Chile has highest gender pay gap in OECD, fingers point at education system

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According to a recent report released yesterday Sept. 11, Chile has the highest gender pay gap of all the countries in the Organisation for Economic Cooperation and Development (OECD).

The OECD was formed in 1961 and has grown to have 36 member countries, with Chile joining in May 2010. Mexico is the only other member in the Latin American and Caribbean region, although various other countries are in the process of accession and Brazil is a key partner to the group.

The Education at a Glance 2018 report revealed that in 2015, women who completed university received 65 percent of the salary earned by men with the same level of education. This falls considerably lower than the average of 74 percent across the OECD countries, and is second in the region only to Brazil, which is not yet an OECD member.

However, this gender gap only becomes apparent after Chileans have completed their education, as access to school and university remains very similar between the two genders. Of women between 25 and 34 years old, 31 percent had completed higher education and 52 percent completed obligatory schooling, and men had 28 percent and 55 percent respectively.

Despite this, the subsequent gender pay gap could be due to factors within higher education, explained Daniel Rodríguez, the executive director of Acción Educar, a Chilean foundation that studies education in the country.

“It is fundamental to go deeper,” he told La Tercera. “Behind this information could be hidden a discernible gender difference in terms of access to more profitable university degrees.”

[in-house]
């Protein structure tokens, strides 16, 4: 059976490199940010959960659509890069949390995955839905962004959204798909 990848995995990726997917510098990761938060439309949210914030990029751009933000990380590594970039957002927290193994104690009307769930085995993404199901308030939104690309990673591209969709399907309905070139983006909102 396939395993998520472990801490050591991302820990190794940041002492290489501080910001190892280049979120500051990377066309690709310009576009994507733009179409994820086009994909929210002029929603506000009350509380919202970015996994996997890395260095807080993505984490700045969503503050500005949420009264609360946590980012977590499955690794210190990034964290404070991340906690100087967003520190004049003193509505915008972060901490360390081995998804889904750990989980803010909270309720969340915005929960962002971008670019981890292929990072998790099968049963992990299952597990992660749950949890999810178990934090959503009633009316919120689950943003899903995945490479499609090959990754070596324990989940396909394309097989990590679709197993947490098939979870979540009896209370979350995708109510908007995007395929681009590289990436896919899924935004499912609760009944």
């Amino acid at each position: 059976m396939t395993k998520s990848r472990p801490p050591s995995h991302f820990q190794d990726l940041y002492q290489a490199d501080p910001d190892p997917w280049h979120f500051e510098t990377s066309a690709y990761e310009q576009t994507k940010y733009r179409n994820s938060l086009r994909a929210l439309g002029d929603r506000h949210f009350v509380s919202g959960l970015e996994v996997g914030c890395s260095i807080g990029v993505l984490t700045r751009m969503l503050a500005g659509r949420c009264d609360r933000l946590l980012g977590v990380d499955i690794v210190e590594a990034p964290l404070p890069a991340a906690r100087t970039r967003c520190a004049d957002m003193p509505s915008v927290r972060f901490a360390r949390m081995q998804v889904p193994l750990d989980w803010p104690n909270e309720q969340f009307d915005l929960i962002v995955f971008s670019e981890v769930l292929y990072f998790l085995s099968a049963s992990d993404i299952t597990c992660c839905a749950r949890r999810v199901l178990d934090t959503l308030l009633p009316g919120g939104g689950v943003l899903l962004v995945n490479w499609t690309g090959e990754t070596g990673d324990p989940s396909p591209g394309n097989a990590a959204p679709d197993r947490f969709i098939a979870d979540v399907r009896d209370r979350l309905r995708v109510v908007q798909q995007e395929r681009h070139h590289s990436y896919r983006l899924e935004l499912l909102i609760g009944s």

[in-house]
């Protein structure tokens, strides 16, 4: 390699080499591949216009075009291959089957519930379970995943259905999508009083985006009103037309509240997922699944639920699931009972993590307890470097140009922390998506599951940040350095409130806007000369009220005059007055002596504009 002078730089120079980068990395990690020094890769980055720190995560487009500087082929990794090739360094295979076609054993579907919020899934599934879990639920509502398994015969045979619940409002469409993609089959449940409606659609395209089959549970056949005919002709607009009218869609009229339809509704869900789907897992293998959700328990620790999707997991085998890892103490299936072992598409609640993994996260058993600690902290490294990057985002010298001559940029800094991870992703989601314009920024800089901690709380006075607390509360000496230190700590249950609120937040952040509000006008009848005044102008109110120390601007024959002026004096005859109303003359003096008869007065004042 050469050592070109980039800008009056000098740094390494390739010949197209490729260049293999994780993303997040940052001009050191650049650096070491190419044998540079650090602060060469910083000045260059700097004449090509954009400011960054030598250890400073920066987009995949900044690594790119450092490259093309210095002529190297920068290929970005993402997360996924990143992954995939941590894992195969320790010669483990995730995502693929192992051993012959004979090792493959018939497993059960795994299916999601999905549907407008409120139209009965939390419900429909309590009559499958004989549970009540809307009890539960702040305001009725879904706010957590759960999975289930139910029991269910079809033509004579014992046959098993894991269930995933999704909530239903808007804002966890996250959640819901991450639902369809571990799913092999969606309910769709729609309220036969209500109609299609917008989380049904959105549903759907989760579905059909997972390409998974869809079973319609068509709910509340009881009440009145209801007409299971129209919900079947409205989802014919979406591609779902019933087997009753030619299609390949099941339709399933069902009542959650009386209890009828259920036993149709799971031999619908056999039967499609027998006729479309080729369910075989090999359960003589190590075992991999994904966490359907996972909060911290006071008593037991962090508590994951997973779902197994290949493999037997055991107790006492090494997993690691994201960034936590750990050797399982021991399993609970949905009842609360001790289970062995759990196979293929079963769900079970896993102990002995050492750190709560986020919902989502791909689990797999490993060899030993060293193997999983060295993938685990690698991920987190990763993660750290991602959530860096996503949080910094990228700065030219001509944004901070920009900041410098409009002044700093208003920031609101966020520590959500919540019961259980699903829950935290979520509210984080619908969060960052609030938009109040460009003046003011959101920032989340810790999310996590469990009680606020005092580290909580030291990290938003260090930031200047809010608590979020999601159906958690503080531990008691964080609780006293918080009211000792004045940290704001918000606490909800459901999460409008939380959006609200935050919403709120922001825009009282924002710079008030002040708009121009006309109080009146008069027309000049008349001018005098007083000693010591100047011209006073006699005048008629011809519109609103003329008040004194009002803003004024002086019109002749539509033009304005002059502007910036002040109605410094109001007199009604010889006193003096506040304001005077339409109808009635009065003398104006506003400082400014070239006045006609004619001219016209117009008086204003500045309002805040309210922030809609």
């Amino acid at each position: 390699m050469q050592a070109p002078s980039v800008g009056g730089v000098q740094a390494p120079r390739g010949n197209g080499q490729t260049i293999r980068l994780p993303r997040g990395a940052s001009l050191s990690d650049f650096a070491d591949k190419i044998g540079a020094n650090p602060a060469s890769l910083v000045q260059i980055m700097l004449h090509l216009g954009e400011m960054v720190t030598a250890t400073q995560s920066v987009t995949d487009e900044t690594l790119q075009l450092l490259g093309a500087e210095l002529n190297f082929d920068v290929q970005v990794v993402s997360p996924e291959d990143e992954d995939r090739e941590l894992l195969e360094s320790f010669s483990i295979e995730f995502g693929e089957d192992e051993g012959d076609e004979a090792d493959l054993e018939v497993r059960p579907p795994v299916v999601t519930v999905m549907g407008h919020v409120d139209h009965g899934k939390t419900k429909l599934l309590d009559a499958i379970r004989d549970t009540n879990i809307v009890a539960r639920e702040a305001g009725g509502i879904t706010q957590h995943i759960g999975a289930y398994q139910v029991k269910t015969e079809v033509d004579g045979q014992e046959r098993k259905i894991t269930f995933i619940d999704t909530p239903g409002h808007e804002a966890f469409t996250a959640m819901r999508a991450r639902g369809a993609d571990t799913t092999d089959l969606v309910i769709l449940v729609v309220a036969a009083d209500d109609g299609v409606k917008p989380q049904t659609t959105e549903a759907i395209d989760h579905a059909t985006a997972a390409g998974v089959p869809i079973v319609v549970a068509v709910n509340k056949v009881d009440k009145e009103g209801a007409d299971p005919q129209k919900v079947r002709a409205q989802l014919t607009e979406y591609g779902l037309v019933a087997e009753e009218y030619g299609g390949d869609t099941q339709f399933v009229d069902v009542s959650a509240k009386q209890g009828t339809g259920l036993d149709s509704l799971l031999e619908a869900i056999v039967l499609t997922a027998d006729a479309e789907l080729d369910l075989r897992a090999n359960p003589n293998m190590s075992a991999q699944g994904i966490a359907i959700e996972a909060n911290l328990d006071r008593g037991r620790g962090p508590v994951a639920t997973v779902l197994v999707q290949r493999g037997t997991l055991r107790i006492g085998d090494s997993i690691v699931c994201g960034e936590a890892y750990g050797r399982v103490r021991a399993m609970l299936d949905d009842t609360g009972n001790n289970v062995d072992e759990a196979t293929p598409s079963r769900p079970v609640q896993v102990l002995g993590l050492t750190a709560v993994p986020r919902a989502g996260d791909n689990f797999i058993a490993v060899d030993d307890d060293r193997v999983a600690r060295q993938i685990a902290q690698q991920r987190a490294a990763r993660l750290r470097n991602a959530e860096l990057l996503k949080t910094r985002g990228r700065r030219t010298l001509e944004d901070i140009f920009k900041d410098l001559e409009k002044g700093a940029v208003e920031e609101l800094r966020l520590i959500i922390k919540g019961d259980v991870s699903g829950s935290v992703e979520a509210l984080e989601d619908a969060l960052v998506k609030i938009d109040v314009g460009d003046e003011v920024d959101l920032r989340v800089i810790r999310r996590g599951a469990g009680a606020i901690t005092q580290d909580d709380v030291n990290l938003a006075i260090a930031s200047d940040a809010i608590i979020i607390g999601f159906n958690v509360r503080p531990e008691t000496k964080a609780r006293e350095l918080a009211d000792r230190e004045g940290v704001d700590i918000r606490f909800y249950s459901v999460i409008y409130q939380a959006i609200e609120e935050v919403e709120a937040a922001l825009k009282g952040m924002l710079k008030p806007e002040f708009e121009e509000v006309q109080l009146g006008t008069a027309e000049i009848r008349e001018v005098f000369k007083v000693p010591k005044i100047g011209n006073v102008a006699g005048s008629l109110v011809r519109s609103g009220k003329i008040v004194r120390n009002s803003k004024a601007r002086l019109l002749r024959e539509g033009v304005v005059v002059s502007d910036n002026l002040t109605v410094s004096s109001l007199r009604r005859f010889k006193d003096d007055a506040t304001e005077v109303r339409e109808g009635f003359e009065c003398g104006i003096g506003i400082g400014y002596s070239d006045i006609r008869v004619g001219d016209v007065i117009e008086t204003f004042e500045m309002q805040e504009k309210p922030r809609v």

The report also revealed that 79 percent of women aged 25 to 64 who had completed higher education had a job that was appropriately paid for the level of education they had acquired, in comparison the 91 percent of men. This gap of 12 percentage points is larger that the OECD average of 9, but is similar to their Latin American neighbours.

In further bad news for female graduates, the study reported that “despite having similar educational qualifications, in Chile women are less likely to find work.”

The Minister for Women, Isabel Plá, explained to La Tercera that one of the main reasons behind this is that women often choose university degrees that are less likely to lead to employment or high wages, whereas traditionally men are drawn to more profitable courses such as engineering.

“For this reason they [women] start to compete in the labour market at a disadvantage,” she told the Chilean news source. “This is why we are asking Cruch universities [private catholic universities] to motivate women so that in the 2019 enrolment they put forward other degree choices that have traditionally had a higher rate of male enrolment.”

In response to the report, Nicole Cisternas, the director of the 2020 Chilean Educative Policy, also mentioned the importance of education, and how latent sexism should be removed in the state sector as well.

“These indicators support the importance of prioritising measures that lead to a non-sexist education from all perspectives,” she said. “That is to say, from the creation of public policies that articulate measures in structural areas, the management of educational institutions and pedagogical practices.”

The OECD group aims to promote policies that will improve the social and economic well-being of people around the world and creates an environment where governments can work together and share best practice.